Dynamic indexing and clustering of government strategies to mitigate Covid-19


Objective: The objective of the article is to identify the reference group of countries with similar Covid strategies and other groups with their performance success, and to construct a composite Covid Mitigation Index for comparative purposes, thus, implying how to redesign the strategic policies.

Research Design & Methods: Gaussian Mixture Modelling and Factor Analysis: the main design is quantitative, using Gaussian Mixture Modelling to find the optimal number of country clusters, and Factor Analysis with Principal Axis Factoring (FA-PAF) to build a composite index of governmental policies. Data includes eight mitigation policy variables and three supporting economic policy variables. Data are aggregated to form three periods and the cluster changes are identified by Gaussian Mixture Modelling. Then, the Covid Mitigation Index (CMI) is constructed by FA-PAF to obtain a comparative measure over the periods and the country clusters. The results were obtained by means of R studio and SPSS.

Findings: The dynamic clustering leads to a decreasing number of clusters from nine clusters in the first period (Janunary-February 2020), four clusters in the second period (March-April 2020), and two clusters in the third period (May-June 2020). In the first period, China (with CMI=48) took serious actions forming its own cluster, while 11 other countries (with CMI>10), e.g., early affected European countries such as Italy and Spain and large Asian countries such India and Indonesia, took moderate actions. In the second period all cluster averages were greater than China’s in the first period, i.e., most world countries were dedicated to fight Covid-19. In Europe, Italy, San Marino and France showed the highest CMI values, similarly to Iraq and Palestine in the Middle East, Peru and Honduras in the Latin America, and China, India and Indonesia in Asia. In the third period, cluster averages showed even tighter policies even though 42 countries had lower CMI values than previously.

Implications & Recommendations: The approach provided a big picture for decision makers both in business and in governments. The key idea was to reveal reference groups of countries which help governmental actors to design and adapt their strategies over time by learning by their own experience and the results of the better performing clusters. It was suggested that a multi-criteria approach accounting for individual government’s preferences over health and economy is used along with the presented approach.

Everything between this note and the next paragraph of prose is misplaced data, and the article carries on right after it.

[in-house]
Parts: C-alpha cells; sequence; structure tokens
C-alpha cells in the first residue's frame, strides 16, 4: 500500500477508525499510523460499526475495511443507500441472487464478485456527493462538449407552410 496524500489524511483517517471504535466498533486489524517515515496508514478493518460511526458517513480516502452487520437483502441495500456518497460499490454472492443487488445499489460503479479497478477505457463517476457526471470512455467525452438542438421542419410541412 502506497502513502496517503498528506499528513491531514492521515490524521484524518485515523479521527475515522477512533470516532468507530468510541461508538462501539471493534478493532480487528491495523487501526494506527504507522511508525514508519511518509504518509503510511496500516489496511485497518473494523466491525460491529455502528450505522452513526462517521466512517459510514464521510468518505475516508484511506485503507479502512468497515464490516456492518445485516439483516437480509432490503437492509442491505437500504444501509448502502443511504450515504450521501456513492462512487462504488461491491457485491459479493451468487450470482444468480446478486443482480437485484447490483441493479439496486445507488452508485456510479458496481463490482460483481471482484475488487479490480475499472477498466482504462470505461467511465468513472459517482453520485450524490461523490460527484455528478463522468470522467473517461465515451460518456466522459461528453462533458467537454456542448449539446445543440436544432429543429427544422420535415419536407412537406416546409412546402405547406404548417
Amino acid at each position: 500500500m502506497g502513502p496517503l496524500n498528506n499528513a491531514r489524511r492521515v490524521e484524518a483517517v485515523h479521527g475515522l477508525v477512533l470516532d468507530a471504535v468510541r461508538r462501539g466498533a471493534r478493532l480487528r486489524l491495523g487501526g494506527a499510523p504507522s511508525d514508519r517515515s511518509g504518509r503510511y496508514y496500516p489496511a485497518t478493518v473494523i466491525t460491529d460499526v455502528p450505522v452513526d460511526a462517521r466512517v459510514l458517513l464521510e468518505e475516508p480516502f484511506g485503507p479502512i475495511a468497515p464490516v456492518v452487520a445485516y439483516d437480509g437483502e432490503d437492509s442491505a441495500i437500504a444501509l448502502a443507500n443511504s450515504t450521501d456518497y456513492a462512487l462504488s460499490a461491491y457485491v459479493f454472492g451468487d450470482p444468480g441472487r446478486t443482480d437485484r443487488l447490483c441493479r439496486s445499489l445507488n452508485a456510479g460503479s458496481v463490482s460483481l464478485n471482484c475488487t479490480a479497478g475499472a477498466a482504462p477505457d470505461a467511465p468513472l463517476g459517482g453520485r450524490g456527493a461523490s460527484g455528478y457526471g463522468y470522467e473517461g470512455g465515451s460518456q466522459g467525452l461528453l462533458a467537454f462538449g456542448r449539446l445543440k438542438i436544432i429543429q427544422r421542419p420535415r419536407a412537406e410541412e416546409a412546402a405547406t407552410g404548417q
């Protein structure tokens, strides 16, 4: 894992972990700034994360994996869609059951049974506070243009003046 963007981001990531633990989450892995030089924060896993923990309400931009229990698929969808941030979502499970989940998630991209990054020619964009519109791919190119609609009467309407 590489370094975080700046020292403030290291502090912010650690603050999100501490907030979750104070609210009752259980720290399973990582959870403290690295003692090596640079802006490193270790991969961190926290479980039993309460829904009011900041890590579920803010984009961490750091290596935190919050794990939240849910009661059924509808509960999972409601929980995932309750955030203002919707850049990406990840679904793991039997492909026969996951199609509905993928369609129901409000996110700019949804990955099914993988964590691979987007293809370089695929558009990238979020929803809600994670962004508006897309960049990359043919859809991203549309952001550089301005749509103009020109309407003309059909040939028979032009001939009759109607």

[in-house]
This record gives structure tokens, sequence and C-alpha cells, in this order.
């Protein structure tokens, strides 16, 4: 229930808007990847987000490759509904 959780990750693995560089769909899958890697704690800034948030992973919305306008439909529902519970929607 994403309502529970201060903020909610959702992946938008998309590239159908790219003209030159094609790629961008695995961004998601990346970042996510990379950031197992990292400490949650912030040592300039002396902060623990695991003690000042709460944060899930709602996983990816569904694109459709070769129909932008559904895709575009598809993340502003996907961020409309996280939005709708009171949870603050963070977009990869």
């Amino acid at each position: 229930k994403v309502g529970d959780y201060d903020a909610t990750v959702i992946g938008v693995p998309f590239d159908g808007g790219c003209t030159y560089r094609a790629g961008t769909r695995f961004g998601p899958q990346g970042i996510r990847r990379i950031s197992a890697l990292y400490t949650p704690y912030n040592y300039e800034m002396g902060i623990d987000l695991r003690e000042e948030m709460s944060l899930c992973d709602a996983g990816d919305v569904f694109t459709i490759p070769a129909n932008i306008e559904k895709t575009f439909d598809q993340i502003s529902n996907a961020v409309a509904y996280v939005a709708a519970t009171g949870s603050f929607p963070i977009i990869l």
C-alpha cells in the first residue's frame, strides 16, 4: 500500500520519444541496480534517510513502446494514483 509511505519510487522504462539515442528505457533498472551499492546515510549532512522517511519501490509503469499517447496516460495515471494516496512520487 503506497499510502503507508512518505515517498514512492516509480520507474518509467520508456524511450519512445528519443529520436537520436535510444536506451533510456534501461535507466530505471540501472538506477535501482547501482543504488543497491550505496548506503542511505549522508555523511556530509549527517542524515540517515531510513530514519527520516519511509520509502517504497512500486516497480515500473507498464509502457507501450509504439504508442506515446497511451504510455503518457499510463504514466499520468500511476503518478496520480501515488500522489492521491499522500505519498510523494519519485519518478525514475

Contribution & Value Added: Clustering with Gaussian Mixture Models and factor analysis based on Principal Axis Factoring for composite-index building were used. The methods are well-established, but they were applied in a novel way dynamically over time and for the composite CMI. CMI was built on two factors which identified the structure of mitigation policies and economic policies. The development of governmental polices over the first cycle of Covid-19 pandemic was described.


clustering; composite index; pandemic; public policy; Covid-19 mitigation

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Published : 2021-06-01

KinnunenJ., GeorgescuI., HosseiniZ., & AndroniceanuA.-M. (2021). Dynamic indexing and clustering of government strategies to mitigate Covid-19. Entrepreneurial Business and Economics Review, 9(2), 7-20. https://doi.org/10.15678/EBER.2021.090201

Jani Kinnunen  jpkinnunen@gmail.com
Åbo Akademi University, Turku, Finland  Finland

Doctoral Researcher at Information Systems, Åbo Akademi, Turku, Finland. His research interests include public policy analytics, machine learning, fuzzy modelling, and investment analysis.

Correspondence to: Jani Kinnunen, Savitehtaankatu 2 A 4, 20540, Turku, Finland, email: jani.kinnunen@abo.fi

Irina Georgescu 
Bucharest University of economics  Romania

PhD Lecturer at Department of Informatics and Economic Cybernetics (Bucharest University of Economic Studies, Bucharest, Romania). Her research interests include time series analysis and data mining applications.

Correspondence to: Irina Georgescu, PhD, Bucharest University of Economics, Calea Dorobantilor 15-17, Sector 1, Bucharest, 010552, Romania, e-mail: irina.georgescu@csie.ase.ro

Zahra Hosseini 
Tampere University  Finland

PhD in Educational Technology (2013, University of Malaya, Kuala Lumpur, Malaysia); PhD researcher in Communication and Media Department, Tampere University, Finland; Her research interests include TPACK, technology integration into teaching and learning, Technology Acceptance Models.

Correspondence to: Tampere University, Kalevantie 4, 33100 Tampere, Finland, email: zahra.hosseini@tuni.fi

Ane-Mari Androniceanu 
Management Doctoral School, Bucharest University of Economic Studies, Bucharest, Romania  Romania

PhD Student at the Management Doctoral School, Bucharest University of Economic Studies, Bucharest, Romania. Her research interests include: economic growth, digitalisation, circular economy, international business and entrepreneurship.

Correspondence to: ane.androniceanu.drd@gmail.com

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